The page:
Active controls to prevent an explosion in a dust collector include oxidant concentration reduction or chemical suppression. Oxidant concentration reduction reduces and maintains a system's oxygen concentration below which combustion is not possible.
Chemical suppression is more commonly used as an active control measure in dust collection systems. Such systems detect the onset of a deflagration and impending pressure rise within milliseconds and deploy a chemical agent to extinguish the flame before an explosion can happen.
Once appropriate explosion protection controls have been determined for your vessel or dust collector, the next step is to isolate the hazard.
Why is Isolation Important?
Often the most destructive effects of a dust explosion are caused by flame propagation and pressure piling leading to the potential for a secondary deflagration or explosion. Isolation methods prevent flame and pressure propagation from one part of the system to another.
Passive isolation systems include float valves and flow-actuated flap valves. Both are mechanical barriers that isolate pressure and the flame front from propagating further through the ducting. Such devices can be a cost-effective addition to your mitigation plan.
Active isolation systems commonly use pressure or optical sensing devices that monitor conditions and quickly react by activating an isolation device. Chemical suppression, fast-acting knife gates or high-speed abort gates are active isolation systems that can be designed to respond in milliseconds.
Has a recognized third-party organization tested the equipment you have selected for your dust collection system and the devices to isolate and protect upstream processes?
NFPA 69: Explosion Prevention Systems states, "System design methodology and application range shall be supported by appropriate testing and certified by a recognized testing organization acceptable to the authority having jurisdiction."
Third-party testing and certification provide a performance demonstration of the safe application and operation or limitations of your explosion control systems. This ensures that equipment has been tested and proven effective under real-world conditions. Products are sold on the market today without this extensive validation process.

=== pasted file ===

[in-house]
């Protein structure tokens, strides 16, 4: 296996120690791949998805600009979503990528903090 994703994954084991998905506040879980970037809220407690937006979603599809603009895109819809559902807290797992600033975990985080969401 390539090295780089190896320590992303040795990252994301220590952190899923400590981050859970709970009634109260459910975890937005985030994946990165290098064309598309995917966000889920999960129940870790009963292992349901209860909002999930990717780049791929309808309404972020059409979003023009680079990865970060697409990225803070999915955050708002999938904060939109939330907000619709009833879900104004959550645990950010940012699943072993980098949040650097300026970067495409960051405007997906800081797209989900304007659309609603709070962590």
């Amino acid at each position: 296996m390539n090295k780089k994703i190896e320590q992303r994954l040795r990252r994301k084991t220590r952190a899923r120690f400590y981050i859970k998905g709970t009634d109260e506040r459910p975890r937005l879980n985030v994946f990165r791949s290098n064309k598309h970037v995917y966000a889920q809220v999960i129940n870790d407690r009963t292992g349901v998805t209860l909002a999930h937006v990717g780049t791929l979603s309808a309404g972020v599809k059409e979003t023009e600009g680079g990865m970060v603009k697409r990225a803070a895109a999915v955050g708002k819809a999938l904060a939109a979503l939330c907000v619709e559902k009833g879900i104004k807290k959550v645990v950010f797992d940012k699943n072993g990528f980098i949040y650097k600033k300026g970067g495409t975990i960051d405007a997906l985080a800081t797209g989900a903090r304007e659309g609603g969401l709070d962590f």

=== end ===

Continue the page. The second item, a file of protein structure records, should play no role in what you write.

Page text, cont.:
Prescribed design and application requirements vary depending on the equipment and may include, but not limited to:
*Approved dust types and explosibility characteristic ranges (Kst, Pmax)
*Minimum (Lmin) and maximum (Lmax) location placement distances from the expected ignition source
*Maximum number of flow direction changes
*Detection specification of activation pressure or rate of pressure rise
After you have purchased validated equipment, who will conduct the installation? Is it your local general contractor? Is your contractor well versed in the application and installation requirements of combustible dust explosion controls?
Selecting and installing explosion controls requires alignment with the performance demonstration criteria in order to be most effective. For new installations, a preliminary design review can be utilized to better understand the extensive NFPA requirements, life safety objectives and installation requirements. The design and installation of these systems are complex and should be included in your dust hazard analysis.
This can be done internally or conducted by an outside resource, but it should be performed by a qualified person. An outside consultant or engineer prevents bias and conflicts of interest when evaluating combustible dust hazards and risk mitigation controls and strategies. Experienced consultants also provide an objective perspective and offer insights into industry best practices. Expert guidance and the selection of qualified vendors and contractors help maintain risk mitigation reliability and protects you from start to finish.
This article originally appeared in the September 2021 issue of Occupational Health & Safety.